Accountant General Rea Georgiou appears to be cornered after the outbreak earlier in November of the scandal with Cypra slaughterhouse which belongs to her husband has indicated a conflict of interest on her behalf.
This is what Philenews reported on Friday, explaining that Georgiou is also the President of the Cyprus Public Audit Oversight Authority which has been established for the oversight of auditors and audit firms.
Yet she had allowed the audit of the Nicosia-based slaughterhouse where illegally employed foreign workers were found to be infested with coronavirus in shocking numbers to be in the hands of the company belonging to her brother.
It was revealed that operation of the slaughterhouse was in contradiction of health and financial regulations for many years. And the role of the Accountant General has come under the microscope by not only the media but also the Attorney General’s office.
Georgiou and the spokesperson of the Institute of Public Accountants in Cyprus, of which her brother is an active member, were asked for a comment but both refused.
On Thursday, George Georgiou – the owner of the controversial facility – announced its temporary suspension.
“Today’s decision was imperative so as to put things in their place, while all steps are taken to ensure that conditions for the reopening of the facility are in full compliance with provisions and laws of the state,” his company said in a statement.
“A series of recent events have raised questions and uncertainty over issues related to the operation of the company. There are substantiated answers for all issues raised and these will be given to the competent authorities of the state,” added the statement.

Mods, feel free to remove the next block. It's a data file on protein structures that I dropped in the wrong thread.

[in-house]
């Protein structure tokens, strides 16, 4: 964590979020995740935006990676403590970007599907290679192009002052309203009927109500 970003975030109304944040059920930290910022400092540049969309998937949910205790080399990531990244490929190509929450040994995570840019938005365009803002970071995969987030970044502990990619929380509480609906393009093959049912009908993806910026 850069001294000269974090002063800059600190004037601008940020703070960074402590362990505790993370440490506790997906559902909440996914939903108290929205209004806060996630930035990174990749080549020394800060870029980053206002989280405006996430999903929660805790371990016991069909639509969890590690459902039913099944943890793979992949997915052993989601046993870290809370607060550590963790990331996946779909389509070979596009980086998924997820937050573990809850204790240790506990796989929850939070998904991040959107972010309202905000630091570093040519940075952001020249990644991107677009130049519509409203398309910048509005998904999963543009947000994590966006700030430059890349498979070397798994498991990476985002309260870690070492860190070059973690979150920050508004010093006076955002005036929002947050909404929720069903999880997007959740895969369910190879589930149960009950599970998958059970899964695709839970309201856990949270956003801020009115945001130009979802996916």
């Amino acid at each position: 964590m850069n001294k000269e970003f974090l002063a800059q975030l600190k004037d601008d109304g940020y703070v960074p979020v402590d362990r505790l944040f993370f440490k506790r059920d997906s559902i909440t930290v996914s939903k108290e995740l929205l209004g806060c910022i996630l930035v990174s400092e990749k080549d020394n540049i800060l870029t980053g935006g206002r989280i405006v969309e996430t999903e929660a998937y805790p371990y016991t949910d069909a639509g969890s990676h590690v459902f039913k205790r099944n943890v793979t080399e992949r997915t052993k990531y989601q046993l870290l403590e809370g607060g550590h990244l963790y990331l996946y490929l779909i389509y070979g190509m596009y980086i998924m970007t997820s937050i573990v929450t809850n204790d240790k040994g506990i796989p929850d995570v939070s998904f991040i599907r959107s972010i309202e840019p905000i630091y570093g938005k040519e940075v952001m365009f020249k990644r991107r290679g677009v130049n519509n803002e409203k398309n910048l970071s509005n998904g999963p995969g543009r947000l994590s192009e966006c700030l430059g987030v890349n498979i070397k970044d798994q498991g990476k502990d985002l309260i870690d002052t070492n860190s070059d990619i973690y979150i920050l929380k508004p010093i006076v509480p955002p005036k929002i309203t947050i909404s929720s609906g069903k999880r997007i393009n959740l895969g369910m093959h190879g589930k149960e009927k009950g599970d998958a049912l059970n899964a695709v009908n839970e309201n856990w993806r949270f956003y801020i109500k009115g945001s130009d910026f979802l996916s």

The company also pledged to fully cooperate with authorities, providing them with all data of operation of the facility. And if there are responsibilities to be bore then these will be taken, they added.
On Wednesday, Georgiou and some of his illegally-employed workers were arrested as part of checks that were carried out at slaughterhouse facilities throughout Cyprus. They were reported in writing and released.
Earlier this month, it had emerged that 92 workers tested positive for the novel coronavirus at the Cypra facility in Kato Moni.
On Tuesday, it was announced that Cypra had been fined €213,500 after authorities found 61 undeclared workers at its premises during an inspection.
The fines correspond to €3,500 per undeclared worker employed over the last seven months. The company has 30 days to pay the fine.